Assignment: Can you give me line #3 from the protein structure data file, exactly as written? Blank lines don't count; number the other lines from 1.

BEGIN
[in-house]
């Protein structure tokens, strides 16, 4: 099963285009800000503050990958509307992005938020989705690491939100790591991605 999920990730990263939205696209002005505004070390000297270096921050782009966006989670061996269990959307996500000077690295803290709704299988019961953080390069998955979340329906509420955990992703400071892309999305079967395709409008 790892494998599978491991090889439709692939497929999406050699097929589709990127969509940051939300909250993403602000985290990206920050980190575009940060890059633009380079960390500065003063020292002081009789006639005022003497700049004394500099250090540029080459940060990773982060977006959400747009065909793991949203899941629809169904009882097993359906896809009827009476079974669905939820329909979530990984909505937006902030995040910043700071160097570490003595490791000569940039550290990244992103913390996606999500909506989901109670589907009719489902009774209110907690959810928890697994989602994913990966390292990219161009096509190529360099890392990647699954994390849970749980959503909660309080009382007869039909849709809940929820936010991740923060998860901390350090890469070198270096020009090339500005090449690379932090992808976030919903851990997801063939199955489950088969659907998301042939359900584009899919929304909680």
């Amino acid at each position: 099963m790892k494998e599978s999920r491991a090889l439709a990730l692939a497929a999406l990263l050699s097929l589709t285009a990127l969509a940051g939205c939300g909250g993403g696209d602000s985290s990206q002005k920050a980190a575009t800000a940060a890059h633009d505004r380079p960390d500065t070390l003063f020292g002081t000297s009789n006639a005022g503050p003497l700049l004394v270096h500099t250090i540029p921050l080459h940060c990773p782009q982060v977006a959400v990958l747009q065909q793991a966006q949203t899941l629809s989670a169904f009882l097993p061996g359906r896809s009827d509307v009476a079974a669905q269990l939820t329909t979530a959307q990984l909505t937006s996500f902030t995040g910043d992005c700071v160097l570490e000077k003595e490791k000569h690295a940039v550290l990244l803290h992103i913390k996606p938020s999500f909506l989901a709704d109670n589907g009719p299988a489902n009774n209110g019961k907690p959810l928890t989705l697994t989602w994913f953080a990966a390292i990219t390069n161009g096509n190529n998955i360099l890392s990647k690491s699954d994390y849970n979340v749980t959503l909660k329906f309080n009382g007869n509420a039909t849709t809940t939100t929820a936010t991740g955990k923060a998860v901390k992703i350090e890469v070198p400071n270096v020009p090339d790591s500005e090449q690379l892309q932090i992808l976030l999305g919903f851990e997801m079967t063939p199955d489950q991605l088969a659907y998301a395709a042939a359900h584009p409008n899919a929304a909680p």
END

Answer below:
């Amino acid at each position: 099963m790892k494998e599978s999920r491991a090889l439709a990730l692939a497929a999406l990263l050699s097929l589709t285009a990127l969509a940051g939205c939300g909250g993403g696209d602000s985290s990206q002005k920050a980190a575009t800000a940060a890059h633009d505004r380079p960390d500065t070390l003063f020292g002081t000297s009789n006639a005022g503050p003497l700049l004394v270096h500099t250090i540029p921050l080459h940060c990773p782009q982060v977006a959400v990958l747009q065909q793991a966006q949203t899941l629809s989670a169904f009882l097993p061996g359906r896809s009827d509307v009476a079974a669905q269990l939820t329909t979530a959307q990984l909505t937006s996500f902030t995040g910043d992005c700071v160097l570490e000077k003595e490791k000569h690295a940039v550290l990244l803290h992103i913390k996606p938020s999500f909506l989901a709704d109670n589907g009719p299988a489902n009774n209110g019961k907690p959810l928890t989705l697994t989602w994913f953080a990966a390292i990219t390069n161009g096509n190529n998955i360099l890392s990647k690491s699954d994390y849970n979340v749980t959503l909660k329906f309080n009382g007869n509420a039909t849709t809940t939100t929820a936010t991740g955990k923060a998860v901390k992703i350090e890469v070198p400071n270096v020009p090339d790591s500005e090449q690379l892309q932090i992808l976030l999305g919903f851990e997801m079967t063939p199955d489950q991605l088969a659907y998301a395709a042939a359900h584009p409008n899919a929304a909680p």